Tag Archives: app

Picture Poetry – More #ETMOOC Digital Storytelling

After experimenting with the 5 Card Flickr Story this morning, I wanted to try another medium that would allow me to more easily integrate text and images. I was reminded of a free app I had downloaded quite a while ago but never fully explored: Visual Poet.

This app lets you choose three images from Flickr, Google, Tumblr or your own photo library. Once you select an image, you can decide what portion you want to include in your story and then you can tap and add text on top of the image. You can then add a title, auto-insert credits for the photos you use, and add some comments about your story. From the app you can publish directly to Tumblr or you can email the story. The app hasn’t received very good reviews so I’m not sure if it works well on every device but I didn’t have any problems when creating my stories.

I tested two different ways of using the app. First, similar to the 5 Card Flickr Story, I made a story with the first images that came up (See The Cottage below) with I went to search for images. This required some spontaneity and creativity but less reflection.

The Cottage

Then, I tried creating a story with more purpose and forethought. I searched specifically for images relating to ed tech to start my story and then for images that matched ideas relating to where I wanted my story to go (e.g., possibilities, perspective). I consciously sculpted my story, searching for images that I felt could convey the concepts I was looking for without narrowing my search by topic (I used the “Today’s Interesting Photos” option in the Flickr search). This broadened my photo selection to images that I might not have considered otherwise and prompted me to progress down new paths as I developed my story. At first, I imagined my story ending with something about collaboration or sharing but when I saw the camera image, I loved the idea of saying something about the importance of perspective. And so I ended up with a story about ed tech, one that I had a fuzzy idea of when I began and a different understand of when I finished.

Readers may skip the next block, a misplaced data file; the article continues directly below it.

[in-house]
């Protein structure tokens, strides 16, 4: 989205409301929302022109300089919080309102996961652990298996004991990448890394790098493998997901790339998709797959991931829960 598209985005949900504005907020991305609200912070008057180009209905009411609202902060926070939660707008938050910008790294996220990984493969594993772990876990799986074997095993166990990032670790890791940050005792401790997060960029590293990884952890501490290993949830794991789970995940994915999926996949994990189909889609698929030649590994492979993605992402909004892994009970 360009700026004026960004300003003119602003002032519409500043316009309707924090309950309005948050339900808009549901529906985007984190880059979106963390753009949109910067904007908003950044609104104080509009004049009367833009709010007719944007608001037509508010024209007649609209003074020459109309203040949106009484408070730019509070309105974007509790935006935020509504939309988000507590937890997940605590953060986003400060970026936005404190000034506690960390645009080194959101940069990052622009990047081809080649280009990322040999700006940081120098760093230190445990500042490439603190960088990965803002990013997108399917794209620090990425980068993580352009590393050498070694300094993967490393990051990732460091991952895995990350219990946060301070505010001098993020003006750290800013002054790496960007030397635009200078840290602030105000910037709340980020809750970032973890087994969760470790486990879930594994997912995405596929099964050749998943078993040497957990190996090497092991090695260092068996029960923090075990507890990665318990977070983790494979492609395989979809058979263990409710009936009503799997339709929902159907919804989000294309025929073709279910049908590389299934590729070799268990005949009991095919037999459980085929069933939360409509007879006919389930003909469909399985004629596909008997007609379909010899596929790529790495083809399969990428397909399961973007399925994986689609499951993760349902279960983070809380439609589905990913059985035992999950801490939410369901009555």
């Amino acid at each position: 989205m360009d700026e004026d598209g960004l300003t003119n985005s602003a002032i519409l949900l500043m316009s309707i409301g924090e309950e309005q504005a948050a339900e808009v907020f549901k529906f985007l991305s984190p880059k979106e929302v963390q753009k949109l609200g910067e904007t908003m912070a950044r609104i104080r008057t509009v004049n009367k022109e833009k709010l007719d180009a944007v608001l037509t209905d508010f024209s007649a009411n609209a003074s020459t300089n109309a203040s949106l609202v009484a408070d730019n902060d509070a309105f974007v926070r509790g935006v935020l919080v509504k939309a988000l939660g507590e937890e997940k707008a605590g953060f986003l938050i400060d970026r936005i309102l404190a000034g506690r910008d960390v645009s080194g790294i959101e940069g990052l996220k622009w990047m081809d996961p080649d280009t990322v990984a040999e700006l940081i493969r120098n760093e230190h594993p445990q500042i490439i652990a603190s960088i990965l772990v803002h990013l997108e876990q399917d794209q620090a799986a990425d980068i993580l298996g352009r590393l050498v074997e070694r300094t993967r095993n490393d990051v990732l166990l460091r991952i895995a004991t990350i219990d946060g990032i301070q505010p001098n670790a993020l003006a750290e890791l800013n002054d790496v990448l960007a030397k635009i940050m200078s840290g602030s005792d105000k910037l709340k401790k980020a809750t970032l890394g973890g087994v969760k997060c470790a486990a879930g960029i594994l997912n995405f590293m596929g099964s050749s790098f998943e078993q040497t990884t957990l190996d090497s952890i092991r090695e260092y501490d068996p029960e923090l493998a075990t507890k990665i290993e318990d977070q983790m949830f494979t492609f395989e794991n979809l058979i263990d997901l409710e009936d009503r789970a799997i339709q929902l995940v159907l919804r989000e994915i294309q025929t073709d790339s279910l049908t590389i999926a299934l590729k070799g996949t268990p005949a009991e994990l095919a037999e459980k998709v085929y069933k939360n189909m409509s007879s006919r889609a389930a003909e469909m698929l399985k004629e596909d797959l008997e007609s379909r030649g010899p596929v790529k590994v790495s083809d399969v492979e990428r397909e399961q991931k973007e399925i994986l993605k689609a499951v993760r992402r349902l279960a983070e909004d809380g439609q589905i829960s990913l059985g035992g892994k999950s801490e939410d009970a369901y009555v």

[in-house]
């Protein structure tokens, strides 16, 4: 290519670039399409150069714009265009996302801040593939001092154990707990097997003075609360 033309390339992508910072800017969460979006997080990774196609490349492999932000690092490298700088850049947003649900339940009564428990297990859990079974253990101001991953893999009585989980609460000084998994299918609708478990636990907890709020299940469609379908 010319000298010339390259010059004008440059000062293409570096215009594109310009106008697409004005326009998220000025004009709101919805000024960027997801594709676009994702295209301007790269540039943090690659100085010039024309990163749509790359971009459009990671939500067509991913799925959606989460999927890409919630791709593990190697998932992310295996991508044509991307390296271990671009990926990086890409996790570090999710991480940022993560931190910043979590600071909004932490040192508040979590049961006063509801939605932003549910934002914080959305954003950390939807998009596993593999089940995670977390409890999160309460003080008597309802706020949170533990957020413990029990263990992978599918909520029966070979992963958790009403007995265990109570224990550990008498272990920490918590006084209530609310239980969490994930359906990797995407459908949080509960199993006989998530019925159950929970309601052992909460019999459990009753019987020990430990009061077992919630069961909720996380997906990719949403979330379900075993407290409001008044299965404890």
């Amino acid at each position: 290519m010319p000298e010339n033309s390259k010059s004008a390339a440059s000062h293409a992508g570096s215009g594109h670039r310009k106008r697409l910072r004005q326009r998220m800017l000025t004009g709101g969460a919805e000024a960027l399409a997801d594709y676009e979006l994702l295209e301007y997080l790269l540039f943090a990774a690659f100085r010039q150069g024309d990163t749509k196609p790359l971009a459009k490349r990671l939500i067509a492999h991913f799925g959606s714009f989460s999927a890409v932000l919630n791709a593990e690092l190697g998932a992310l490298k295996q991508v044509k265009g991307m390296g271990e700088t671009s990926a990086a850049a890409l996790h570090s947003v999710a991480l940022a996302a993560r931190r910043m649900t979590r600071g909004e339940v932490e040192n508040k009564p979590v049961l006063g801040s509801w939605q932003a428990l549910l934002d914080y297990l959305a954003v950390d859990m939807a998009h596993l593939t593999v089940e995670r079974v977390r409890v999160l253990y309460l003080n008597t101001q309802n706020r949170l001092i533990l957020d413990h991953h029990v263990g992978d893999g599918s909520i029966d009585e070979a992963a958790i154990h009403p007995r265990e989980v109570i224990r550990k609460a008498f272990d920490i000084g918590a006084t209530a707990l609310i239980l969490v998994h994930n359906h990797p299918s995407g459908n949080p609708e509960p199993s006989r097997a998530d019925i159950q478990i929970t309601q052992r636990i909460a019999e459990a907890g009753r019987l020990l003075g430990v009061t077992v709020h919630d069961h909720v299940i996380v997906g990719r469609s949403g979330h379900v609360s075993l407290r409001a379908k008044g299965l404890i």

Anything is Possible

Photo Attribution:
Original imagery for panel one by Anonymous/Unknown
Original imagery for panel two by Neighya (Elné)
Original imagery for panel three by danska8

Has anyone else used Visual Poet for digital storytelling? What do you think of this method/medium? 


Joining #etmooc to Connect and Learn

I finally took the plunge and joined #etmooc! I have been watching the course grow and evolve online for a few years now but I had never actually jumped in and signed up. I was always worried that I didn’t have the time (still a bit worried about that) but after successfully completing my first MOOC in 2012, I feel like it’s time to give this a try. I’m particularly excited because this is a “Connectivist” MOOC, compared to the content-based one I took in the fall. I have found that connecting with other educators and technologists who are similarly passionate about using technology as a tool for meaningful learning, creation, and collaboration is the best part of having a PLN. Through #etmooc I hope to grow that network and connect with even more great minds and innovative practitioners.


Our first assignment was to create a quick introduction to ourselves using some type of media. I decided to test out Haiku Deck because I have heard great things about the app and saw some cool presentations from other participants in the course. My first attempt at it is linked above. It was very user-friendly and easy to get started. The only challenge I encountered was not getting stuck searching forever to find the “perfect” image for each of my slides. Being a photographer who loves to take, look at, and enjoy images makes that tough.

I’m looking forward to learning and trying a number of new tools during the course and connecting with others who are doing the same. It’s always nice to have company when you embark on a learning journey and now I have the privilege of traveling with people from all over the world as we engage in 11 weeks of ed tech explorations.